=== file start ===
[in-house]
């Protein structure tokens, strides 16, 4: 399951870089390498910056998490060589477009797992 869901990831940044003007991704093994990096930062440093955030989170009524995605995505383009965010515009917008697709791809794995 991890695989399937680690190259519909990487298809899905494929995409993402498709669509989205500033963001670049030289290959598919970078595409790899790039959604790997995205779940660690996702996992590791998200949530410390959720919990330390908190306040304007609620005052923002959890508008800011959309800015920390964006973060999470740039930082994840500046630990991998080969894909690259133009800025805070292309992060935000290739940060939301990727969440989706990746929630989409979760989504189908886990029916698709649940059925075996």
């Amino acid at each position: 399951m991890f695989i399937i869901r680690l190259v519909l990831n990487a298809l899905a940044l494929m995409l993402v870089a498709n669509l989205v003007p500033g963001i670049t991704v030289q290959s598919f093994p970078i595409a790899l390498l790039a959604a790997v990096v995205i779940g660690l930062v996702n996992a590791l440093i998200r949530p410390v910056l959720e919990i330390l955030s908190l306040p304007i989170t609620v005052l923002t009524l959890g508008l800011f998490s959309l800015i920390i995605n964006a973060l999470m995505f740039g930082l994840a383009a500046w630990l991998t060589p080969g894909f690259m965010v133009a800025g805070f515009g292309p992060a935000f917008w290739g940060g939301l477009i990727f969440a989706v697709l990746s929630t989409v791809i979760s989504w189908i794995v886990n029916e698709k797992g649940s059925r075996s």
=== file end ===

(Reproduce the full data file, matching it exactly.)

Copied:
[in-house]
């Protein structure tokens, strides 16, 4: 399951870089390498910056998490060589477009797992 869901990831940044003007991704093994990096930062440093955030989170009524995605995505383009965010515009917008697709791809794995 991890695989399937680690190259519909990487298809899905494929995409993402498709669509989205500033963001670049030289290959598919970078595409790899790039959604790997995205779940660690996702996992590791998200949530410390959720919990330390908190306040304007609620005052923002959890508008800011959309800015920390964006973060999470740039930082994840500046630990991998080969894909690259133009800025805070292309992060935000290739940060939301990727969440989706990746929630989409979760989504189908886990029916698709649940059925075996």
């Amino acid at each position: 399951m991890f695989i399937i869901r680690l190259v519909l990831n990487a298809l899905a940044l494929m995409l993402v870089a498709n669509l989205v003007p500033g963001i670049t991704v030289q290959s598919f093994p970078i595409a790899l390498l790039a959604a790997v990096v995205i779940g660690l930062v996702n996992a590791l440093i998200r949530p410390v910056l959720e919990i330390l955030s908190l306040p304007i989170t609620v005052l923002t009524l959890g508008l800011f998490s959309l800015i920390i995605n964006a973060l999470m995505f740039g930082l994840a383009a500046w630990l991998t060589p080969g894909f690259m965010v133009a800025g805070f515009g292309p992060a935000f917008w290739g940060g939301l477009i990727f969440a989706v697709l990746s929630t989409v791809i979760s989504w189908i794995v886990n029916e698709k797992g649940s059925r075996s």